The DRDO had activated the range in 2010, just two years after the land was allotted to the defence body. Notwithstanding the ongoing work at the range, a safe drop zone was created for Light Combat Aircraft (LCA) Tejas to undertake air-to-ground weapon and drop tank jettison trials. Tejas had dropped practice bombs for the first time at the ATR in December 2010.

    In the years to come, Tejas MK-2, Advanced Medium Combat Aircraft (AMCA) and unmanned combat air vehicle (UCAV) Ghatak will also find the ATR a suitable home to carry out the trials. With the extension of runway, it is for sure that many fighter jets in future will fly over Challakere to make the best use of the ATR.

    The LCA will be the biggest winner with most of its future trials likely to be shifted to the ATR, giving the much-needed relief to the HAL airport in Bengaluru. More hangars are expected to be set up under various wings of the DRDO to undertake dedicated tests of futuristic projects.

    Villagers need jobs

    Most of the villagers around Challakere are hopeful that the DRDO will provide them jobs. While many local people are engaged in the construction work of the ATR, they are looking for permanent jobs.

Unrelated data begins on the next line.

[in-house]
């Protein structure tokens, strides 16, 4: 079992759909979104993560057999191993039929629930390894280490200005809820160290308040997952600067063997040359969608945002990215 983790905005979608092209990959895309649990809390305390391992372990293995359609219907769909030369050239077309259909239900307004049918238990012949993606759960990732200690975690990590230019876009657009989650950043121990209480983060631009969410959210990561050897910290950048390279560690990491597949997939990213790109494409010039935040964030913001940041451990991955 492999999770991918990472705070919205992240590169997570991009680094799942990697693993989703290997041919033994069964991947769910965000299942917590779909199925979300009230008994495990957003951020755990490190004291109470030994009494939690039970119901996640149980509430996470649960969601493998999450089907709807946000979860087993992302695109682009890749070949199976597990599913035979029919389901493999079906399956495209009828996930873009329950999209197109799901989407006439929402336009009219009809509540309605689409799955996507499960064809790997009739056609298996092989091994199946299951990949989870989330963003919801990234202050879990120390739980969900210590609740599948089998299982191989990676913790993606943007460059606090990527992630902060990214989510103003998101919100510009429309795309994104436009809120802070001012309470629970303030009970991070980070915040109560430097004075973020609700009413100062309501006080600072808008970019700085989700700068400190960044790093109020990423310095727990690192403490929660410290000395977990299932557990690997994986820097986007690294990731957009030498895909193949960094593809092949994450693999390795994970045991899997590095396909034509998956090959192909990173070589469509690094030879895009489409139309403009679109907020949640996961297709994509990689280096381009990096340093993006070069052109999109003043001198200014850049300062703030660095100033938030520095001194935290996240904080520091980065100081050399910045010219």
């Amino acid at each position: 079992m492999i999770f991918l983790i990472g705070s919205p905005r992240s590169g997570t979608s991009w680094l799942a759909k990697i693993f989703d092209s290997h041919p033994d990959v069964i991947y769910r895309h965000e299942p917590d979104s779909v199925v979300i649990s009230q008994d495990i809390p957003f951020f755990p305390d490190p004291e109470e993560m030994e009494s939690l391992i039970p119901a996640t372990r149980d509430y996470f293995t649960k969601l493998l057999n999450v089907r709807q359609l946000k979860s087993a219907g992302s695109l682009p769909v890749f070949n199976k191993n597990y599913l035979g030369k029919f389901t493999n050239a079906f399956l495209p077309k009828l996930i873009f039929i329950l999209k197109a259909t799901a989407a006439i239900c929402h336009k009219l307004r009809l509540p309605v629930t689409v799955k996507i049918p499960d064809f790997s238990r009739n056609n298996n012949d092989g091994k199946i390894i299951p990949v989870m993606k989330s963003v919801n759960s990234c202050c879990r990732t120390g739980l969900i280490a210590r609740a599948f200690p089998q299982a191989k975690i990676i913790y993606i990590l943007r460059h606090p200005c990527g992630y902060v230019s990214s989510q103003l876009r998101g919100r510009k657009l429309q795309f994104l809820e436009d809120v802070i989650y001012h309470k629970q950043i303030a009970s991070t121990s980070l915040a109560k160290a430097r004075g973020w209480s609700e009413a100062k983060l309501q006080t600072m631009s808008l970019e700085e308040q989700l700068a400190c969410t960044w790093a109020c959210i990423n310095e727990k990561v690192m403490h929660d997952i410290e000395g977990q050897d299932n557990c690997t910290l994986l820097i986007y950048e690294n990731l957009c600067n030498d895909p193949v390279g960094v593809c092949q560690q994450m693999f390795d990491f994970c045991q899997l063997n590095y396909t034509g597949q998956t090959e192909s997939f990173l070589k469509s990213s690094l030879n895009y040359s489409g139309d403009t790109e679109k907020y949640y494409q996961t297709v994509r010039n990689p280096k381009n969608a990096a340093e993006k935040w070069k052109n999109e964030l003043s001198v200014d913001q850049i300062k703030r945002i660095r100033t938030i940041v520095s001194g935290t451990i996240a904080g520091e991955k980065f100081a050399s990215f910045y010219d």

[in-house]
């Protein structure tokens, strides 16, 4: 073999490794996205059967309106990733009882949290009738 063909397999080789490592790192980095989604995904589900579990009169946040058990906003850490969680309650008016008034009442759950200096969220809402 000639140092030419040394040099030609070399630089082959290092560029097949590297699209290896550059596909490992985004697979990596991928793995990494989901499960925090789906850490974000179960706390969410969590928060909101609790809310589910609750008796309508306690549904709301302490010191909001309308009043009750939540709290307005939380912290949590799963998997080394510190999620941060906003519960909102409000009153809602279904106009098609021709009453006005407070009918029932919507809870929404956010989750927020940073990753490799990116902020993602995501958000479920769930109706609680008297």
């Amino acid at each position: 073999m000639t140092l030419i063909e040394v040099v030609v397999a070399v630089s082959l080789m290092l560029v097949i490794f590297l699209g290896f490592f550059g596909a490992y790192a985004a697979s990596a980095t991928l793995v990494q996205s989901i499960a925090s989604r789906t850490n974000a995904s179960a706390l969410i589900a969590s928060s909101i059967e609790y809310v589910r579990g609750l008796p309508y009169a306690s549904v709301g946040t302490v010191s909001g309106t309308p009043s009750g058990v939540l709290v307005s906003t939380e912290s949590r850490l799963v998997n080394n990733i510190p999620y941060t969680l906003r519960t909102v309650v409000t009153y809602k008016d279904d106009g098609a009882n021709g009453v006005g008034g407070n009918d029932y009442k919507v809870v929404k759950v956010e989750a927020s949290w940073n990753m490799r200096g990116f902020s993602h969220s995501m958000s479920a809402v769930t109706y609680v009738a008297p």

They say there are many educated youngsters who hold diploma degree in electrical and electronics and that the DRDO must employ them once ATR is operational. But the DRDO might find this demand a bit tricky, considering its centralised recruitment policy.

    While many villagers had earlier protested against the project while joining sides with environmental groups, the DRDO says all matters have been addressed as per the law of the land now. They say all the procedural clearances and the NGT nod are in for the ATR.

    Military-industry complex: Ahead of its inauguration on Sunday, the DRDO flew Rustom-1 from ATR to Mandya and back in two hours recently, testing some of the parameters set by the user. With Rustom-2 capable of flying non-stop for 24 hours undertaking various surveillance missions, it is just a matter of time before the DRDO puts the ATR to its full use.

    Rustom-2 will also probably fly in front of an invited gathering for the first time on Sunday, soon after the ATR becomes officially operational.

    With the Bhabha Atomic Research Centre, the Indian Institute of Science and the Indian Space Research Organisation too setting up their facilities, Challakere’s story is sure to spread. An official at ATR said Challakere will be the future military-industrial complex of India.